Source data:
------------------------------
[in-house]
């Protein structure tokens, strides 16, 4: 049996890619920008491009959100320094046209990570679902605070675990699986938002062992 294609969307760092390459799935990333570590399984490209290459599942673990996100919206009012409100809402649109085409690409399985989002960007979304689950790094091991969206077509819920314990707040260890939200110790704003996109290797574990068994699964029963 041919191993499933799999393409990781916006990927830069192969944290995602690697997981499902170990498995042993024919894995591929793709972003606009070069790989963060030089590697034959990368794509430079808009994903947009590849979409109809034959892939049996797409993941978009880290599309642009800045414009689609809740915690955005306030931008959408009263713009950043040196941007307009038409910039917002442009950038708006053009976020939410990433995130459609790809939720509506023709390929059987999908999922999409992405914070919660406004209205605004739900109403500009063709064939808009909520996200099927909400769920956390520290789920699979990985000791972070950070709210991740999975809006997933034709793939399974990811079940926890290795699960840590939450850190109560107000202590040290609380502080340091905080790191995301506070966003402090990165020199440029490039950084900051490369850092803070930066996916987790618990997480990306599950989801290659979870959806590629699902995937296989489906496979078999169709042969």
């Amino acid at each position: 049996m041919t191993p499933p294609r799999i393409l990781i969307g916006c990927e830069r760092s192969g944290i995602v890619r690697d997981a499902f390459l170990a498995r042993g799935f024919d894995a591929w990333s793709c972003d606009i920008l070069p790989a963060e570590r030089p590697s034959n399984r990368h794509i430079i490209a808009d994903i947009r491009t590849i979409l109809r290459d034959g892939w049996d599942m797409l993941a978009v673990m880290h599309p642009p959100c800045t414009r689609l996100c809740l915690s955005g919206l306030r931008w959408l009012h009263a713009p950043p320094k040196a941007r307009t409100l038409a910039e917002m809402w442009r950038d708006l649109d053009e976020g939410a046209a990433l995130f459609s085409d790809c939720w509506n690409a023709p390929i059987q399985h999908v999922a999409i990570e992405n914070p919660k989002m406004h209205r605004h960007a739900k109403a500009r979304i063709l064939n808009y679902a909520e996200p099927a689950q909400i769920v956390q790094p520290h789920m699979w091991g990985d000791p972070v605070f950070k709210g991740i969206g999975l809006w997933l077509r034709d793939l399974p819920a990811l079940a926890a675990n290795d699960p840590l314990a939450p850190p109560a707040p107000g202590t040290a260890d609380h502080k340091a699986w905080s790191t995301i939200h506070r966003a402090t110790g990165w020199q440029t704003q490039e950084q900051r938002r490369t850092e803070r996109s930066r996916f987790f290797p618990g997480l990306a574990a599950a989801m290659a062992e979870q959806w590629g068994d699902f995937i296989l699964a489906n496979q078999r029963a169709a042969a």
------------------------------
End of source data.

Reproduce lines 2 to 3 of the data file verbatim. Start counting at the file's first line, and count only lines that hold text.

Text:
């Protein structure tokens, strides 16, 4: 049996890619920008491009959100320094046209990570679902605070675990699986938002062992 294609969307760092390459799935990333570590399984490209290459599942673990996100919206009012409100809402649109085409690409399985989002960007979304689950790094091991969206077509819920314990707040260890939200110790704003996109290797574990068994699964029963 041919191993499933799999393409990781916006990927830069192969944290995602690697997981499902170990498995042993024919894995591929793709972003606009070069790989963060030089590697034959990368794509430079808009994903947009590849979409109809034959892939049996797409993941978009880290599309642009800045414009689609809740915690955005306030931008959408009263713009950043040196941007307009038409910039917002442009950038708006053009976020939410990433995130459609790809939720509506023709390929059987999908999922999409992405914070919660406004209205605004739900109403500009063709064939808009909520996200099927909400769920956390520290789920699979990985000791972070950070709210991740999975809006997933034709793939399974990811079940926890290795699960840590939450850190109560107000202590040290609380502080340091905080790191995301506070966003402090990165020199440029490039950084900051490369850092803070930066996916987790618990997480990306599950989801290659979870959806590629699902995937296989489906496979078999169709042969």
């Amino acid at each position: 049996m041919t191993p499933p294609r799999i393409l990781i969307g916006c990927e830069r760092s192969g944290i995602v890619r690697d997981a499902f390459l170990a498995r042993g799935f024919d894995a591929w990333s793709c972003d606009i920008l070069p790989a963060e570590r030089p590697s034959n399984r990368h794509i430079i490209a808009d994903i947009r491009t590849i979409l109809r290459d034959g892939w049996d599942m797409l993941a978009v673990m880290h599309p642009p959100c800045t414009r689609l996100c809740l915690s955005g919206l306030r931008w959408l009012h009263a713009p950043p320094k040196a941007r307009t409100l038409a910039e917002m809402w442009r950038d708006l649109d053009e976020g939410a046209a990433l995130f459609s085409d790809c939720w509506n690409a023709p390929i059987q399985h999908v999922a999409i990570e992405n914070p919660k989002m406004h209205r605004h960007a739900k109403a500009r979304i063709l064939n808009y679902a909520e996200p099927a689950q909400i769920v956390q790094p520290h789920m699979w091991g990985d000791p972070v605070f950070k709210g991740i969206g999975l809006w997933l077509r034709d793939l399974p819920a990811l079940a926890a675990n290795d699960p840590l314990a939450p850190p109560a707040p107000g202590t040290a260890d609380h502080k340091a699986w905080s790191t995301i939200h506070r966003a402090t110790g990165w020199q440029t704003q490039e950084q900051r938002r490369t850092e803070r996109s930066r996916f987790f290797p618990g997480l990306a574990a599950a989801m290659a062992e979870q959806w590629g068994d699902f995937i296989l699964a489906n496979q078999r029963a169709a042969a």